Keeping an eye on the track of the flight was one thing, but we were also keeping an eye on the horizon.  There was low cloud in the distance which suggested that the sun might disappear from view before it actually set.  Sadly, this proved to be the case.  Things got gloomy rather quickly once the sun went behind the cloud bank and then, as it got low in the sky (out of sight) the light was fading fast.  That’s when the jet arrived.  Still, it wasn’t a total loss.  Sometimes low light can be interesting.  It wasn’t as good as the last light of the day glowing on the nose, but it was alright.  We watched the jet taxi in and then decided to see what low light shots we could make work.

Two C-37s With One Being a Bit Shy

The US military operates a bunch of Gulfstream jets for transportation of key individuals.  One afternoon, I was at BFI and there was a C-37 from the USAF sitting on the ramp.  It had the powder blue livery common across the USAF VIP fleet.  I was hoping to see it takeoff, but it was not moving while I was there.  A little while later, it was joined by a second example.  This one was a lot less conspicuous.  It had no livery and no obvious markings at all.  The USAF has been toning down its planes recently and this was definitely in that style.  The lack of a registration might have told you that it wasn’t a civilian Gulfstream but the bigger giveaway would be the array of antennae that were on the fuselage.  This clearly could communicate with more than the average bizjet.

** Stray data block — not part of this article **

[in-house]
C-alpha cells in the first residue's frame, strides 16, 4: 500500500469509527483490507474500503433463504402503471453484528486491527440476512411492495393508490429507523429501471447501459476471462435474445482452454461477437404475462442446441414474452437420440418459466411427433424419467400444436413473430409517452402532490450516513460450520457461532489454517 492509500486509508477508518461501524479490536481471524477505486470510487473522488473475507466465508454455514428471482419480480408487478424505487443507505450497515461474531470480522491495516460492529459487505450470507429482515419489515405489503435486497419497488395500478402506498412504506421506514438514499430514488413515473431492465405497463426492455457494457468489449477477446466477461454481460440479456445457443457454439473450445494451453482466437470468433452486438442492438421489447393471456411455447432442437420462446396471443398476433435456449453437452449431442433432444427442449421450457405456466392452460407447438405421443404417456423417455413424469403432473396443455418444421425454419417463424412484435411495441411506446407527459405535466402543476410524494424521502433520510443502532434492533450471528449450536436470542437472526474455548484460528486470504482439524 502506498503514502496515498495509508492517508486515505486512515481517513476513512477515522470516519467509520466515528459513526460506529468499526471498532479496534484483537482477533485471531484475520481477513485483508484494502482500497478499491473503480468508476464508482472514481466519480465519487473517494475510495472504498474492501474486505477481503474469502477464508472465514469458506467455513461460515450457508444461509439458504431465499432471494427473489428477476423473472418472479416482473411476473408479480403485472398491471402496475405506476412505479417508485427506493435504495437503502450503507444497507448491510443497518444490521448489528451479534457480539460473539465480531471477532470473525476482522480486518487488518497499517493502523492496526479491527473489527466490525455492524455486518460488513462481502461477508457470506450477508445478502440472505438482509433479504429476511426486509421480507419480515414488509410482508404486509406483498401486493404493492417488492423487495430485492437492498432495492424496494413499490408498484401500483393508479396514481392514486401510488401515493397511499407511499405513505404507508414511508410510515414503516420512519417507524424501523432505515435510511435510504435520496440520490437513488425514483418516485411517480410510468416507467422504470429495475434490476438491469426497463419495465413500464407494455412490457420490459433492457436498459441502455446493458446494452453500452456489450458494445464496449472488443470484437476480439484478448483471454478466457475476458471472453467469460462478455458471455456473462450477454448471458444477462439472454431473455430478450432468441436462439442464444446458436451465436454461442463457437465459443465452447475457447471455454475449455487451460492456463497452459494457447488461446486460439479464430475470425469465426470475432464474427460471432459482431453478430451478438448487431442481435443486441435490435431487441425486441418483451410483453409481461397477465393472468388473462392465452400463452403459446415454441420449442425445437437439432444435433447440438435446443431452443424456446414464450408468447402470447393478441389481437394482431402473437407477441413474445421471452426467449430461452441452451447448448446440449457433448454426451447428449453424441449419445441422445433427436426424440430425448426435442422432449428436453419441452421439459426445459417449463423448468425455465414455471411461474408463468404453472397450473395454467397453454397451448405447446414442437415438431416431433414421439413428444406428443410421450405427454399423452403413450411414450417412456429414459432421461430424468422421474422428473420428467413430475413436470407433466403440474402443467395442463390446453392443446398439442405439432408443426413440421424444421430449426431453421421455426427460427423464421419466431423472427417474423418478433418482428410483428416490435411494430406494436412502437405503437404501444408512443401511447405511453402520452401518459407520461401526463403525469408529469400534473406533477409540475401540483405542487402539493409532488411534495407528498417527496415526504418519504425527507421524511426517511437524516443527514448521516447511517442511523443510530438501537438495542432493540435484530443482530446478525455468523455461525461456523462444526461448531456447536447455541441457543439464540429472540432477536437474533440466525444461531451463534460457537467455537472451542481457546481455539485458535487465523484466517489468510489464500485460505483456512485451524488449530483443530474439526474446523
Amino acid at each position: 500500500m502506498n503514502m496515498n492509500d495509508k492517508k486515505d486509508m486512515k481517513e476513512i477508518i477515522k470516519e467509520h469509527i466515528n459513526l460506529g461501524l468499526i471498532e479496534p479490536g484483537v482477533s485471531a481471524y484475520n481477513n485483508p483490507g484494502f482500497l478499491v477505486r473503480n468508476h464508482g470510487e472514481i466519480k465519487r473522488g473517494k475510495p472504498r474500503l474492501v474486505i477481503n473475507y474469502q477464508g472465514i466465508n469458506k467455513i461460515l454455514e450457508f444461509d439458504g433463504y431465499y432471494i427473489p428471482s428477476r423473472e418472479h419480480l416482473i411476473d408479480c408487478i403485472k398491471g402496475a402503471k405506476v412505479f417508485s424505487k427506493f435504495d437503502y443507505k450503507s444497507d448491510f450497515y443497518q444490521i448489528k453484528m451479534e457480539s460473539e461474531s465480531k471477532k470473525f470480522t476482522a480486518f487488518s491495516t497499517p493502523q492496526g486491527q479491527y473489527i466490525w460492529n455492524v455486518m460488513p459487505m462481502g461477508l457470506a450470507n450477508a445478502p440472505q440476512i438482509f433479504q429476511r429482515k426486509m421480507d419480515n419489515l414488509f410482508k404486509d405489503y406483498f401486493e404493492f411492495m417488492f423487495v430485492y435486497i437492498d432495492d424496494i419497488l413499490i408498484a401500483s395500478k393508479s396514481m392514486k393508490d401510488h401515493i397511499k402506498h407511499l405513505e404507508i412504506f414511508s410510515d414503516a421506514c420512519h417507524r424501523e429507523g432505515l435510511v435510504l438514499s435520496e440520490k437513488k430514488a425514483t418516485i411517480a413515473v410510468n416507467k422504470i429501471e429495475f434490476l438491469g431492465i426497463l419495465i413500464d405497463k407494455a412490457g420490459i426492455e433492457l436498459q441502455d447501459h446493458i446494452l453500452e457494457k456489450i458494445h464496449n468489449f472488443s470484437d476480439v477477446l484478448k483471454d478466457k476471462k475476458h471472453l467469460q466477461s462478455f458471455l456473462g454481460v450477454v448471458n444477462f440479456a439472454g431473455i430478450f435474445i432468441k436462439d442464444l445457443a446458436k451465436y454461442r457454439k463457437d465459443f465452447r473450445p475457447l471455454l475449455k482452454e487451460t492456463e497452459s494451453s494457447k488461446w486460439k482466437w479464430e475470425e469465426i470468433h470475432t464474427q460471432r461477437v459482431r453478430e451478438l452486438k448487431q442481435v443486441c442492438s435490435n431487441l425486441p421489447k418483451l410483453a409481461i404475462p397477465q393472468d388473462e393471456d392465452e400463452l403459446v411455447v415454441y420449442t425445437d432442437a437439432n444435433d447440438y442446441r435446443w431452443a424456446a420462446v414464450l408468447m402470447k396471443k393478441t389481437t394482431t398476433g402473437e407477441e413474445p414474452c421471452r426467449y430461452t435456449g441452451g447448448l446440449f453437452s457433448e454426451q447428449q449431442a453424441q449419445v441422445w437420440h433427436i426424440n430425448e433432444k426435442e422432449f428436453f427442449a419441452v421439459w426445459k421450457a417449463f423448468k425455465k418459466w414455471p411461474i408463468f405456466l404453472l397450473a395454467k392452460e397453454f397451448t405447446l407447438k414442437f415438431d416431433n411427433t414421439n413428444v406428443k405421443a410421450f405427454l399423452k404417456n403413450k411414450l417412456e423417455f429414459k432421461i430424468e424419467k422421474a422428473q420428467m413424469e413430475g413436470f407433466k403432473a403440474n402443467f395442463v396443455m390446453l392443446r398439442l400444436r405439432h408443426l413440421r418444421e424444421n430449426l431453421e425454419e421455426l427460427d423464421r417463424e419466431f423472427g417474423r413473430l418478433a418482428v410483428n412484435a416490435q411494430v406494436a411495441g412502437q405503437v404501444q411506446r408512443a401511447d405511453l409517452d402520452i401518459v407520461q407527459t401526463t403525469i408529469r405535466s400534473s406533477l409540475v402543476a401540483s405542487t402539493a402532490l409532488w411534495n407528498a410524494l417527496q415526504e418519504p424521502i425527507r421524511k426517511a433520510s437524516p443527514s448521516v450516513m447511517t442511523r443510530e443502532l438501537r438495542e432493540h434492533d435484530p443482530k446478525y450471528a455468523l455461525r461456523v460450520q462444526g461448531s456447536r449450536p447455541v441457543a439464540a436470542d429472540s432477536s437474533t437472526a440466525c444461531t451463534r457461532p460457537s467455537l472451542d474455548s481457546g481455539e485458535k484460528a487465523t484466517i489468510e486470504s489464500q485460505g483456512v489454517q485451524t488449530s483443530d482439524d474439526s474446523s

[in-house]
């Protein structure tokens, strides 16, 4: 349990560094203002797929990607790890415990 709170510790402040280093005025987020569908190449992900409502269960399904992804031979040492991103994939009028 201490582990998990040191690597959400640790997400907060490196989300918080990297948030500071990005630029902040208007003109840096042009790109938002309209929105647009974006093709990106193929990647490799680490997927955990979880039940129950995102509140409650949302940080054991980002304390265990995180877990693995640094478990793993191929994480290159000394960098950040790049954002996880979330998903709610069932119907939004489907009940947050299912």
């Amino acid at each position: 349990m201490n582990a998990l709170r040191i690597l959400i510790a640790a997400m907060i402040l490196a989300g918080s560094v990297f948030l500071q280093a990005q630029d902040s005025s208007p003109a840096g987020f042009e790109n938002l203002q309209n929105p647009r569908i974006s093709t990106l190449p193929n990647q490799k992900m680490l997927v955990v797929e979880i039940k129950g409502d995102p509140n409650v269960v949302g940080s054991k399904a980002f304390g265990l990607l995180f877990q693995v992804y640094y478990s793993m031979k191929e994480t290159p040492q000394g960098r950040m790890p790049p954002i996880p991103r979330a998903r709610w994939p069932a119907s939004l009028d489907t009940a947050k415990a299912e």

Photoship Over the Air Show

The Abbotsford Air Show was also apparently an event that the Aviation Photocrew from Europe had made the trek for.  They had arranged for a variety of photo flights associated with the show and involving some of the performers.  I didn’t know that this had been set up but, when we saw the Skyvan flying overhead with planes formating on it, we knew what was happening and my friend Mark told me that the same folks were running things.  I hope that they got some good shots.